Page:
Share This Author
Polyploid speciation, in which the entire genome is duplicated, is particularly frequent in plants, perhaps because polyploid plants often exhibit ecological differentiation, local dispersal, high fecundity, perennial life history, and self-fertilization or asexual reproduction.
Chromosomal rearrangements and speciation.
- L. Rieseberg
- BiologyTrends in ecology & evolution
- 1 July 2001
Hybrid Origins of Plant Species
- L. Rieseberg
- 1 November 1997
Experimental, theoretical, and empirical studies of homoploid hybrid speciation suggest that it is feasible, although evolutionary conditions are stringent, and hybridization may be important as a stimulus for the genetic or chromosomal reorganization envisioned in founder effect and saltational models of speciation.
Transgressive segregation, adaptation and speciation
Credence is lent to the view that hybridization may provide the raw material for rapid adaptation and provide a simple explanation for niche divergence and phenotypic novelty often associated with hybrid lineages.
Major Ecological Transitions in Wild Sunflowers Facilitated by Hybridization
The same combinations of parental chromosomal segments required to generate extreme phenotypes in synthetic hybrids also occurred in ancient hybrids, and this possibility was tested through phenotypic and genomic comparisons of ancient and synthetic hybrids.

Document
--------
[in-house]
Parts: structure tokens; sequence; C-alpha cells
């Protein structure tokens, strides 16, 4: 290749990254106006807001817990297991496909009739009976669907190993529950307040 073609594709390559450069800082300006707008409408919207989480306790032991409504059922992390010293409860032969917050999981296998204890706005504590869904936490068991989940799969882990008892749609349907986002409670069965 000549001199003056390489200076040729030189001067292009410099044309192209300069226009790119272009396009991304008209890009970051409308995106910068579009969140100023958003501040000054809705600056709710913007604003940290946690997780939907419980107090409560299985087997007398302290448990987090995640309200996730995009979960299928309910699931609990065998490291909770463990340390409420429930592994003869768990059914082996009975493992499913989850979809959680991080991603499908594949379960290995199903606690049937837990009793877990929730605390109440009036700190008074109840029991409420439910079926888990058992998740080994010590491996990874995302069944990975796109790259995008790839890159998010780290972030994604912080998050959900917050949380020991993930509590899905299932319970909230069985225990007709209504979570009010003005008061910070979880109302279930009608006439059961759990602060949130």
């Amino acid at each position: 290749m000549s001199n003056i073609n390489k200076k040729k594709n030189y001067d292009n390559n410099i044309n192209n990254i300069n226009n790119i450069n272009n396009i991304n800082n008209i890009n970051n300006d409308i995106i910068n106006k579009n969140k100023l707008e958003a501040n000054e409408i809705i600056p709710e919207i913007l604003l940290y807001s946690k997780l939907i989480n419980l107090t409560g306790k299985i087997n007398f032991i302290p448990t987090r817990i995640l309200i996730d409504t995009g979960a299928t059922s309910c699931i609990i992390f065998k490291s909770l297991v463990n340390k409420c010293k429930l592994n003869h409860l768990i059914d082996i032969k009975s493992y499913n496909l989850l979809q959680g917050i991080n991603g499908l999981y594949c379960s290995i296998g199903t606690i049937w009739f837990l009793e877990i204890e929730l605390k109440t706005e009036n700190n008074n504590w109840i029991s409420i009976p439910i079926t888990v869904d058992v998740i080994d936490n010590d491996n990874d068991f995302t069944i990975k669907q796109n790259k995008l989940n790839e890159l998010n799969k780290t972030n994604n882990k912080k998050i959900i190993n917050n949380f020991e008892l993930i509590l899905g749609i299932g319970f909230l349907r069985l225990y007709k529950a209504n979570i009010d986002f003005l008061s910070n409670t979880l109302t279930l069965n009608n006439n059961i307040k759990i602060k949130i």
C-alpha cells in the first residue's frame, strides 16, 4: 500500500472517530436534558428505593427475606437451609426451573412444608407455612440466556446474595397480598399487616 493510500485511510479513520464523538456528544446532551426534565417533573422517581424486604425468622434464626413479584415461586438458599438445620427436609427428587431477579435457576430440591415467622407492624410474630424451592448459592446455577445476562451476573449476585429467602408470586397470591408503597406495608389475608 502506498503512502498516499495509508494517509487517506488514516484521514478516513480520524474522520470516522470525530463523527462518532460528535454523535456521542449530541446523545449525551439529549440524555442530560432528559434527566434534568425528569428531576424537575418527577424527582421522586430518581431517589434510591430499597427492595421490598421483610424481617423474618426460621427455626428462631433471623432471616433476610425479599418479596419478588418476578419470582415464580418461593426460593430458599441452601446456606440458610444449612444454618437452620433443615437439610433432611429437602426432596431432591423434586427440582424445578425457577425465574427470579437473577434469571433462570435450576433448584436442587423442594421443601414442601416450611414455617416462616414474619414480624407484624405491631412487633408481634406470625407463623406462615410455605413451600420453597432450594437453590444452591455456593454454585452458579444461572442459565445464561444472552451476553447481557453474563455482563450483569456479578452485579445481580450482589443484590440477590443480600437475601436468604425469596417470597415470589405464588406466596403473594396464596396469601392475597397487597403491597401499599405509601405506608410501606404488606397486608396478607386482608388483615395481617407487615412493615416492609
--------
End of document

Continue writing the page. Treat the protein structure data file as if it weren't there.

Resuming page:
- P. Taberlet, E. Coissac, Mehrdad Hajibabaei, L. Rieseberg
- Environmental ScienceMolecular ecology
- 1 April 2012
This paper presents a new probabilistic procedure called “spot-spot analysis” that allows for direct measurement of the response of the immune system to E.coli.
The frequency of polyploid speciation in vascular plants
- T. Wood, N. Takebayashi, Michael S. Barker, I. Mayrose, Philip B. Greenspoon, L. Rieseberg
- BiologyProceedings of the National Academy of Sciences
- 18 August 2009
It is established that 15% of angiosperm and 31% of fern speciation events are accompanied by ploidy increase, and frequency estimates are higher by a factor of four than earlier estimates and lead to a standing incidence of polyploid species within genera of 35% (n = 1,506).
Hybrid zones and the genetic architecture of a barrier to gene flow between two sunflower species.
The utility of hybrid zones for identifying factors contributing to isolation and the prediction of increased resolution relative to controlled crosses are demonstrated and verified.
Multiple paleopolyploidizations during the evolution of the Compositae reveal parallel patterns of duplicate gene retention after millions of years.
It is suggested that paleopolyploidy can yield strikingly consistent signatures of gene retention in plant genomes despite extensive lineage radiations and recurrent genome duplications but that these patterns vary substantially among higher taxonomic categories.
How species evolve collectively: implications of gene flow and selection for the spread of advantageous alleles
A literature review of FST values for a broad range of taxa suggests that gene flow in many taxa is considerably greater than suspected from earlier studies and often is sufficiently high to homogenize even neutral alleles.